Civilization VI: Gathering Storm Explains How Humanity Is Doomed

God simulator fans have been busy for the past three months, thanks to the release of the second expansion to Sid Meier’s Civilization VI. Titled Gathering Storm, the expansion offers a number of new mechanics relating to climate. Unfortunately for us is the fact that, insofar as the Civilization games are history simulators, this one suggests that humanity is all but guaranteed to destroy the planet.

The fact that humanity is all but guaranteed to destroy the planet becomes clear if one considers the game theory logic of Gathering Storm.

A game of Civilization normally starts in 4000 B.C. At this point your empire will consist of one small village, a rudimentary knowledge of agriculture, and a gigantic, unknown map full of rivals to be explored. From here, you will be presented with a near-infinitude of different decisions. If you make the correct ones, your civilisation will survive against the military and economic threats posed by the others.

As the scientific knowledge of your civilisation progresses, it will advance through the Classical Era to the Medieval Era, and then to the Renaissance Era. Through each era, your empire’s military power increases, but nothing you do affects the global environment until you discover industrialisation. Once you get to the Industrial Era, your scientists are beginning to grapple with the uses of coal.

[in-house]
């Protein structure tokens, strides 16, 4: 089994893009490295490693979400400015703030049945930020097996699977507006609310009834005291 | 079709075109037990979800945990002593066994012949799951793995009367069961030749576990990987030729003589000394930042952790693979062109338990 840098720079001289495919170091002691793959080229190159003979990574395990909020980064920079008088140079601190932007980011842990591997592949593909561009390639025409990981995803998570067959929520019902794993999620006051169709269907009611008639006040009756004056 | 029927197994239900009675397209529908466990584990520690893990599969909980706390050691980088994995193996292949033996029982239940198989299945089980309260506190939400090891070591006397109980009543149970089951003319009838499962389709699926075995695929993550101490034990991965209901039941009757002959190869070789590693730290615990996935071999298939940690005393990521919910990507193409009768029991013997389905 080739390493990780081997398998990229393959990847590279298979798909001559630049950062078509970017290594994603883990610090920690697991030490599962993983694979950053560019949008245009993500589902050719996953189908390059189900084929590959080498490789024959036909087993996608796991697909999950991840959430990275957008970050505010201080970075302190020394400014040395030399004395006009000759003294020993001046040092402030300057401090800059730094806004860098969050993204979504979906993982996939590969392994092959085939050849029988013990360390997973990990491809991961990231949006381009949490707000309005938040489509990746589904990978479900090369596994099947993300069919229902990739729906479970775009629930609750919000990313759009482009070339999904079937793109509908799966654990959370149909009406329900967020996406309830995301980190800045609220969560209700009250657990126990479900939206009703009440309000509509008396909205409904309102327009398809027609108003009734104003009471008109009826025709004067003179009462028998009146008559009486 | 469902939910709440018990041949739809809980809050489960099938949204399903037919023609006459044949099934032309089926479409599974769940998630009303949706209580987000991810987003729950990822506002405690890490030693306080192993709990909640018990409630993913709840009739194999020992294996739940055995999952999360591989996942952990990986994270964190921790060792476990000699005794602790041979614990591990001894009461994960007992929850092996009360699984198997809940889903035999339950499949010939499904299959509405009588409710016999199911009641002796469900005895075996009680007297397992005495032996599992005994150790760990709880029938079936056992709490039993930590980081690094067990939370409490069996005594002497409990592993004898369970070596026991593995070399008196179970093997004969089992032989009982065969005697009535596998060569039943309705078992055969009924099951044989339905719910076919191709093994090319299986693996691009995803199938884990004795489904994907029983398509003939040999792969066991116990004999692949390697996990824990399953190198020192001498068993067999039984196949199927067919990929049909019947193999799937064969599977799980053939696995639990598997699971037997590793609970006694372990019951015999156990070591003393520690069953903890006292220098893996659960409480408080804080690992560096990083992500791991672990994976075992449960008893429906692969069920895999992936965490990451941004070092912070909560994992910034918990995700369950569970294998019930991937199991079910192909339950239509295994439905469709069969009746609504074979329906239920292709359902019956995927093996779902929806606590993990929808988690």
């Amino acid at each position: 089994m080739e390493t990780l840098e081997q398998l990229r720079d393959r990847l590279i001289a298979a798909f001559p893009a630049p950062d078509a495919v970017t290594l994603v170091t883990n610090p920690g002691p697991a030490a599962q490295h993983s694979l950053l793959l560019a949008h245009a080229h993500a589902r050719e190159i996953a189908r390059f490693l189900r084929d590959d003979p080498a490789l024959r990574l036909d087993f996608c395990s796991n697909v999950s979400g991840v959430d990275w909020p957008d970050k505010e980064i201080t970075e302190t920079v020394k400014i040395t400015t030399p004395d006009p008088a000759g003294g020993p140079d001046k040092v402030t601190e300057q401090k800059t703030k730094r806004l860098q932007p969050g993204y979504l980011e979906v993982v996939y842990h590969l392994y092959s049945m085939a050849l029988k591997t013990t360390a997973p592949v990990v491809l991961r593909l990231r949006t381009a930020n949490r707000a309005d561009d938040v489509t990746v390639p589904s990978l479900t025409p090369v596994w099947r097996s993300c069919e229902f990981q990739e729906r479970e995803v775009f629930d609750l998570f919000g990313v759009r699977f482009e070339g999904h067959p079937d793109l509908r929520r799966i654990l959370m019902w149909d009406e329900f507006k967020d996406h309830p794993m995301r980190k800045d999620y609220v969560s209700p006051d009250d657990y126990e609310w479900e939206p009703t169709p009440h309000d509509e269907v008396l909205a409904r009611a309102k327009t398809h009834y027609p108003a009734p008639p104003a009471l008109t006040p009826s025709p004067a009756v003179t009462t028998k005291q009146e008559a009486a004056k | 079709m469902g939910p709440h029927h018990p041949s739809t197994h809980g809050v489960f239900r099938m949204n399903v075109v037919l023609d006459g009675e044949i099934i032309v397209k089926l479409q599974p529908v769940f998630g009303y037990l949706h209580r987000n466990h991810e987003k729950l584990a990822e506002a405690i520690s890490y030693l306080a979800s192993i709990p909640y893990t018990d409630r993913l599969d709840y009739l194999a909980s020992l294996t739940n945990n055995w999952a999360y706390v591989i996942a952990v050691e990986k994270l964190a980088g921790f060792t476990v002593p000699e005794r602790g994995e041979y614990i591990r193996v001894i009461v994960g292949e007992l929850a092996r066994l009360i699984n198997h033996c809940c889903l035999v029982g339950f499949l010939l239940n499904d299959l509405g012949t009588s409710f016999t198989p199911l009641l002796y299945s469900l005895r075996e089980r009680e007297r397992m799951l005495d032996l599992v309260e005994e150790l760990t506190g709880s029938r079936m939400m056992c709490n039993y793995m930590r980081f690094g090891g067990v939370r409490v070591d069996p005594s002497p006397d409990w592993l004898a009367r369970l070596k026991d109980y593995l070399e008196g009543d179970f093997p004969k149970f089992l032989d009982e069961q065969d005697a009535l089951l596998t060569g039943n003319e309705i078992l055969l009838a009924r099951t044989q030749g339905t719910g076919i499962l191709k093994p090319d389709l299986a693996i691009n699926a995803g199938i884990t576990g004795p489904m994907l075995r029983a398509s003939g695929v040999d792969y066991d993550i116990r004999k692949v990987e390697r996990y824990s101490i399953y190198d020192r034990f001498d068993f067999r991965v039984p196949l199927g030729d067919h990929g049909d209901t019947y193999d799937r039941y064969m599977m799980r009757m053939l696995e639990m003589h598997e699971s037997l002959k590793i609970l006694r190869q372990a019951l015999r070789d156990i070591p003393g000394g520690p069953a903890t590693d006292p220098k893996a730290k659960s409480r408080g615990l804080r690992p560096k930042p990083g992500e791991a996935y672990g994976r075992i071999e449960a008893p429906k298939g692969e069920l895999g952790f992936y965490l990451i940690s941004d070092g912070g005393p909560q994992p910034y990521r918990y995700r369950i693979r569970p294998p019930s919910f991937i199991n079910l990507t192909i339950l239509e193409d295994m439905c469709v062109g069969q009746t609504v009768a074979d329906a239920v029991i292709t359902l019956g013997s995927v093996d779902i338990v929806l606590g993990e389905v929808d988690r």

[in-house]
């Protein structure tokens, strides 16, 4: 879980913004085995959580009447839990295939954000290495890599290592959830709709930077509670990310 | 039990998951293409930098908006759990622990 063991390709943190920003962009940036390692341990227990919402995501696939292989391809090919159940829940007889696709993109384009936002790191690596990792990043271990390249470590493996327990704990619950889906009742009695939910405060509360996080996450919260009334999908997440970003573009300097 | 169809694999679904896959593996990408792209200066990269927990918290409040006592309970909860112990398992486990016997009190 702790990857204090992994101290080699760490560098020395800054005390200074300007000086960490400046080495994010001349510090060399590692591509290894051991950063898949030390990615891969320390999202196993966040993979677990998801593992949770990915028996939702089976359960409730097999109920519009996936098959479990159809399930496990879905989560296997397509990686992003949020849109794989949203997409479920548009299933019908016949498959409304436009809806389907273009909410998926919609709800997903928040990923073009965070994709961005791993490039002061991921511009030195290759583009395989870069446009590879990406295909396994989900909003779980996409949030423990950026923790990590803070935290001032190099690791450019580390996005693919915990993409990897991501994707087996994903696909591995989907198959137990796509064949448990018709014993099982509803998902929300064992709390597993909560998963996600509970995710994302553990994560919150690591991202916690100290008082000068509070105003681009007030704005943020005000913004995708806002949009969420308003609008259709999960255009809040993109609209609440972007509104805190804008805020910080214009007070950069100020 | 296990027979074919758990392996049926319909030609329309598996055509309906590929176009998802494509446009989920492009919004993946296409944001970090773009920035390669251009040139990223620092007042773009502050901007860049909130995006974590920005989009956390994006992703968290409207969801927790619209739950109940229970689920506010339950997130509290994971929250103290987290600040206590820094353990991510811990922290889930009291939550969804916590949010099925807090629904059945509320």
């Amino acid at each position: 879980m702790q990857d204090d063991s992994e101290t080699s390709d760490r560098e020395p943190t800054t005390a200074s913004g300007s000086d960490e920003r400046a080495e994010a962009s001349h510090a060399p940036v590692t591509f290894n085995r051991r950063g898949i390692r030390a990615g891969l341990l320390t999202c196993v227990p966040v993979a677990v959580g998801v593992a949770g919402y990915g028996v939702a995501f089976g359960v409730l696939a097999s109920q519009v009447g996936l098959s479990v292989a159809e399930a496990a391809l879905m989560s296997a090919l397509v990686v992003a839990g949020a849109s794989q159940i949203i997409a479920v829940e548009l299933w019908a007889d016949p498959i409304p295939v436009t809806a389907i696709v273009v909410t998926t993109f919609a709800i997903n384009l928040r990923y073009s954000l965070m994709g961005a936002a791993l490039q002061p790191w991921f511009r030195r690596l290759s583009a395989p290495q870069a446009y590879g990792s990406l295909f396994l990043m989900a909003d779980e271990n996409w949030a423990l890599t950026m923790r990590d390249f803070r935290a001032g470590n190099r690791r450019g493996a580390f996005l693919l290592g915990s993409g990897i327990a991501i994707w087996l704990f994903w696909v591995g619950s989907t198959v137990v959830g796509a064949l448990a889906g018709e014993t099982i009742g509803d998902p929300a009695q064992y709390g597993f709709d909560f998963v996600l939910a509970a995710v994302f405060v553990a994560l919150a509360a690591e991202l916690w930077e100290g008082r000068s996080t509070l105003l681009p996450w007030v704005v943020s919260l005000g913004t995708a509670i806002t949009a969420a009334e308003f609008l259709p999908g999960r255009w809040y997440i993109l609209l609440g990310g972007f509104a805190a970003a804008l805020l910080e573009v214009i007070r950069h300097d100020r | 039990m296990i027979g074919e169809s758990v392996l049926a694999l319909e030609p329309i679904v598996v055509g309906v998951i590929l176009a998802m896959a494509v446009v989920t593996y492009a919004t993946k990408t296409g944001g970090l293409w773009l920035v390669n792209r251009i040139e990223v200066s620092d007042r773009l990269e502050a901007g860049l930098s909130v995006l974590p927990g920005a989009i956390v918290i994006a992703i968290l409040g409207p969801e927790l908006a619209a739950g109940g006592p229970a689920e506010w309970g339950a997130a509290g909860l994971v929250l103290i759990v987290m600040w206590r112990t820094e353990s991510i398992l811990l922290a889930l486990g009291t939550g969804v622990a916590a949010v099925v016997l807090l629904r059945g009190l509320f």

This means three major things. The first is that it makes naval vessels like ironclads and battleships possible. The second is that it makes coal power plants possible. The third is that the world atmosphere starts to become polluted as these units and buildings consume fossil fuels.

Let’s say you’re at war with someone (and, let’s face it, you probably are). The inexorable logic of war in the industrial age is that victory mostly comes down to getting the most and the biggest guns onto the field. This means that war is mostly a matter of production. Whoever has the most factories can produce the most guns, whoever has the most shipyards can produce the biggest navy, whoever has the best railway network can get the most nitre to the ammunition factories etc.